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The meaning of RSVP - Page 5

post #61 of 72
Quote:
Originally Posted by odoreater
Why's everyone assuming I'm talking about 6 year olds? What I said was happening right through high school. I think high schoolers can handle soda - heck, I think they can even handle a full cup of soda.



EDIT: By the way, I nominate this thread as one of the most absurd conversations we've ever had on styleforum.
Just wait 'til you and the soon-to-be-Mrs.-Odoreater have some little Odoreaters. You'll develop a new appreciation for absurd conversations.
post #62 of 72
It would appear that Fabienne's original post was correct - we Americans have no freaking idea what "RSVP" means.
post #63 of 72
Quote:
Originally Posted by odoreater
Why's everyone assuming I'm talking about 6 year olds? What I said was happening right through high school. I think high schoolers can handle soda - heck, I think they can even handle a full cup of soda.



EDIT: By the way, I nominate this thread as one of the most absurd conversations we've ever had on styleforum.


because I ahve a 5 year old - I don't even think about high school....

yes, high schoolers can have soda, even a full cup. I will take note and remember that.
post #64 of 72
Doesn't "s'il" mean "if it"? I always thought RSVP meant, "respond, if you please," which I figured meant, if you are going to come, then respond.



edit: I took French 1 in 10th grade.
post #65 of 72
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post #66 of 72
Oh lord! I can't believe this thread. It's really not that complicated. S'il vous plait means please. So RSVP means PLEASE RESPOND!!! Not if it please you, or if you please... Just call us and tell us if you're coming or not dammit! It's just a matter of courtesy to let a host or hostess know that you will in fact be showing up to their home (or cannot make it). You can ignore the request and not respond but that would impolite.
post #67 of 72
+1 Shouldn't even need RSVP.
post #68 of 72
Quote:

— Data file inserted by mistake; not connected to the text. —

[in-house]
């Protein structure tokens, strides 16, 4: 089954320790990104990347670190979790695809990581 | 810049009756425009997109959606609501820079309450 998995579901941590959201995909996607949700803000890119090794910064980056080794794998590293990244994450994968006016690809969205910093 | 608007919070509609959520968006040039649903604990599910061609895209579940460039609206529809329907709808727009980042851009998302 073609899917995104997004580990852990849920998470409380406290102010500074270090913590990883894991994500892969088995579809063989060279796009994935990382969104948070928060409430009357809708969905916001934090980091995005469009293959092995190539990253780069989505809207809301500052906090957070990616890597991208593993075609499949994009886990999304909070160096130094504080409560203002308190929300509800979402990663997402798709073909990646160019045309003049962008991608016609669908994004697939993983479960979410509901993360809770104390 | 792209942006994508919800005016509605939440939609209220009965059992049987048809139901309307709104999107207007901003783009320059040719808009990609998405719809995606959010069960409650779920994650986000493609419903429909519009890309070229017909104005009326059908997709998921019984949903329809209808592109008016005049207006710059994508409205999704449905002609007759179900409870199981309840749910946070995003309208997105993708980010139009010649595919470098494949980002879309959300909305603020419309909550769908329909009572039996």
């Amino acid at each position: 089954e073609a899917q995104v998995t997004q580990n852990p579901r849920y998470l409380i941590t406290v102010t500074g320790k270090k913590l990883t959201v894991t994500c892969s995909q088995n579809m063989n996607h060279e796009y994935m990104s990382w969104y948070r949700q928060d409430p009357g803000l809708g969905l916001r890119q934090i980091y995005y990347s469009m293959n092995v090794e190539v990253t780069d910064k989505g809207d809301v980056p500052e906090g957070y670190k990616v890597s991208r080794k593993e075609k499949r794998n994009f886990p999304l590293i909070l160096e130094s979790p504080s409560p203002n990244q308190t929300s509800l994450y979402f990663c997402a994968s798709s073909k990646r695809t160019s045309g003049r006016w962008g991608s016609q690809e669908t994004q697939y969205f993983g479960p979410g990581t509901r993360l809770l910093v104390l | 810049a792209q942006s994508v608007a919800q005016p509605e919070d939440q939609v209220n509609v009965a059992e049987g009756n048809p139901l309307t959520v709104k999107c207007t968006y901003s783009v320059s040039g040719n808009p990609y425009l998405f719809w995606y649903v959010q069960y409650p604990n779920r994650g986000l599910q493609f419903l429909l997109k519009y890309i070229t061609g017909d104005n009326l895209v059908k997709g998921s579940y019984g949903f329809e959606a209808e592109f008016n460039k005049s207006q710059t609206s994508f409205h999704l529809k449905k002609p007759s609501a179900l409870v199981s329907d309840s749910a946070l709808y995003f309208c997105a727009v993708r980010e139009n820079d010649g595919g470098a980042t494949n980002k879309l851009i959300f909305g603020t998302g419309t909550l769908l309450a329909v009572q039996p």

Originally Posted by EL72
Oh lord! I can't believe this thread. It's really not that complicated. S'il vous plait means please. So RSVP means PLEASE RESPOND!!! Not if it please you, or if you please... Just call us and tell us if you're coming or not dammit! It's just a matter of courtesy to let a host or hostess know that you will in fact be showing up to their home (or cannot make it). You can ignore the request and not respond but that would impolite.

post #69 of 72
further diluting the meaning of 'RSVP' and clouding the issue for many, is the current preponderance of those junk-mail 'Invitations' to events like car test-drivings. It's just rudeness on top of rudeness when I get junk mail that suggests I'm impolite if I don't reply to it. However, because no-one really expects that you're going to tell Lexus you don't plan to attend, this frivolous use of the term dilutes the real meaning of RSVP. It's possible that in the future RSVP will go the way of ib id., op.cit, and loc.cit.
post #70 of 72
Quote:
Originally Posted by faustian bargain
further diluting the meaning of 'RSVP' and clouding the issue for many, is the current preponderance of those junk-mail 'Invitations' to events like car test-drivings.

It's just rudeness on top of rudeness when I get junk mail that suggests I'm impolite if I don't reply to it.

However, because no-one really expects that you're going to tell Lexus you don't plan to attend, this frivolous use of the term dilutes the real meaning of RSVP.

It's possible that in the future RSVP will go the way of ib id., op.cit, and loc.cit.

Surely you can tell the difference between being invited to a sales pitch by a corporation and to someone's home for a social gathering, the latter which compels you to reply.
post #71 of 72
Quote:
Originally Posted by EL72
Surely you can tell the difference between being invited to a sales pitch by a corporation and to someone's home for a social gathering, the latter which compels you to reply.
me personally, yes. the culture at large, i have my doubts.
post #72 of 72
Quote:
Originally Posted by EL72
Oh lord! I can't believe this thread. It's really not that complicated. S'il vous plait means please. So RSVP means PLEASE RESPOND!!! Not if it please you, or if you please... Just call us and tell us if you're coming or not dammit! It's just a matter of courtesy to let a host or hostess know that you will in fact be showing up to their home (or cannot make it). You can ignore the request and not respond but that would impolite.


I think that this just goes to show that the phrase is too confusing for use by us ugly Americans. Although I am glad that I read this thread. Now if I get an RSVP invitation from someone who is French, I will know that I have to respond whether or not I am coming.
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